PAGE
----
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Australian climate warming: observed change from 1850 and global temperature targets

Grose, M. R. ORCID:, Boschat, G., Trewin, B. ORCID:, Round, V., Ashcroft, L., King, A. D., Narsey, S. and Hawkins, E. ORCID: (2023) Australian climate warming: observed change from 1850 and global temperature targets. Journal of Southern Hemisphere Earth Systems Science, 73 (1). pp. 30-43. ISSN 2206-5865

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To link to this item DOI: 10.1071/ES22018


Mean annual temperature is often used as a benchmark for monitoring climate change and as an indicator of its potential impacts. The Paris Agreement of 2015 aims to keep the global average temperature well below 2°C above pre-industrial levels, with a preferred limit of 1.5°C. Therefore, there is interest in understanding and examining regional temperature change using this framework of ‘global warming levels’, as well as through emissions pathways and time horizons. To apply the global warming level framework regionally, we need to quantify regional warming from the late 19th century to today, and to future periods where the warming levels are reached. Here we supplement reliable observations from 1910 with early historical datasets currently available back to 1860 and the latest set of global climate model simulations from CMIP5/CMIP6 to examine the past and future warming of Australia from the 1850–1900 baseline commonly used as a proxy for pre-industrial conditions. We find that Australia warmed by ~1.6°C between 1850–1900 and 2011–2020 (with uncertainty unlikely to substantially exceed ±0.3°C). This warming is a ratio of ~1.4 times the ~1.1°C global warming over that time, and in line with observed global land average warming. Projections for global warming levels are also quantified and suggest future warming of slightly less than the observed ratio to date, at ~1.0–1.3 for all future global warming levels. We also find that to reliably examine regional warming under the emissions pathway framework using the latest climate models from CMIP6, appropriate weights to the ensemble members are required. Once these weights are applied, results are similar to CMIP5.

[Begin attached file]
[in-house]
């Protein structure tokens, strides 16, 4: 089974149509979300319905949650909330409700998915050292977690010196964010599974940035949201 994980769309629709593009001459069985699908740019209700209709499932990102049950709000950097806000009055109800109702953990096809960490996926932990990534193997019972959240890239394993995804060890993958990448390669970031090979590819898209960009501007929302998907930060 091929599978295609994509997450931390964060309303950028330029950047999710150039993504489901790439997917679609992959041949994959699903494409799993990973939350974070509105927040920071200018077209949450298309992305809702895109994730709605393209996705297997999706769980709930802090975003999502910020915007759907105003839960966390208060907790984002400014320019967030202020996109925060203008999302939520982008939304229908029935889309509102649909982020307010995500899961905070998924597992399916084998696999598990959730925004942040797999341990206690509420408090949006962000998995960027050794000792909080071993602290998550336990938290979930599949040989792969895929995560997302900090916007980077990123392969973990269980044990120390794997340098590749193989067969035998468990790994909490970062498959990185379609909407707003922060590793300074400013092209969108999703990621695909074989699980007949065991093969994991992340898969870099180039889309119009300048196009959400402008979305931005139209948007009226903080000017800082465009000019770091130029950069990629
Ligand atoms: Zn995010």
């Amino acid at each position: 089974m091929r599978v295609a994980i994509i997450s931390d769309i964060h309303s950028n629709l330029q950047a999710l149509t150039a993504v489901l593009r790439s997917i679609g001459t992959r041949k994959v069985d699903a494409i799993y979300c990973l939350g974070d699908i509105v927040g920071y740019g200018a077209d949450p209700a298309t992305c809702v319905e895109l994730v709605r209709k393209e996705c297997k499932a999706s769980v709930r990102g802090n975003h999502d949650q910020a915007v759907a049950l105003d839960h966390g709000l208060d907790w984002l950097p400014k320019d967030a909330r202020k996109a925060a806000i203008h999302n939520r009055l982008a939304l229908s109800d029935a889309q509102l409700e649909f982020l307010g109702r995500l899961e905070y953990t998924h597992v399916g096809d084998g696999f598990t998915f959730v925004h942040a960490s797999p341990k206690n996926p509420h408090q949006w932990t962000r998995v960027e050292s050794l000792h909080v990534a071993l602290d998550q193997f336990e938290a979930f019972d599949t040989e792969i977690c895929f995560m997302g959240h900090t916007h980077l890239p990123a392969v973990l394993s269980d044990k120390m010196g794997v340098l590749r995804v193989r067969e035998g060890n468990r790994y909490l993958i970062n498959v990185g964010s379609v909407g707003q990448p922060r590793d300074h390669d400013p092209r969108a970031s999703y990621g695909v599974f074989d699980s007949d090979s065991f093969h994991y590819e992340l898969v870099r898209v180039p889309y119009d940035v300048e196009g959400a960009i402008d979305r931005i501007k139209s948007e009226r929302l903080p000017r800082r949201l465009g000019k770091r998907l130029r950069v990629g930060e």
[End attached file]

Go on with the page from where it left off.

Item Type:Article
Divisions:Science > School of Mathematical, Physical and Computational Sciences > NCAS
Science > School of Mathematical, Physical and Computational Sciences > Department of Meteorology
ID Code:112952


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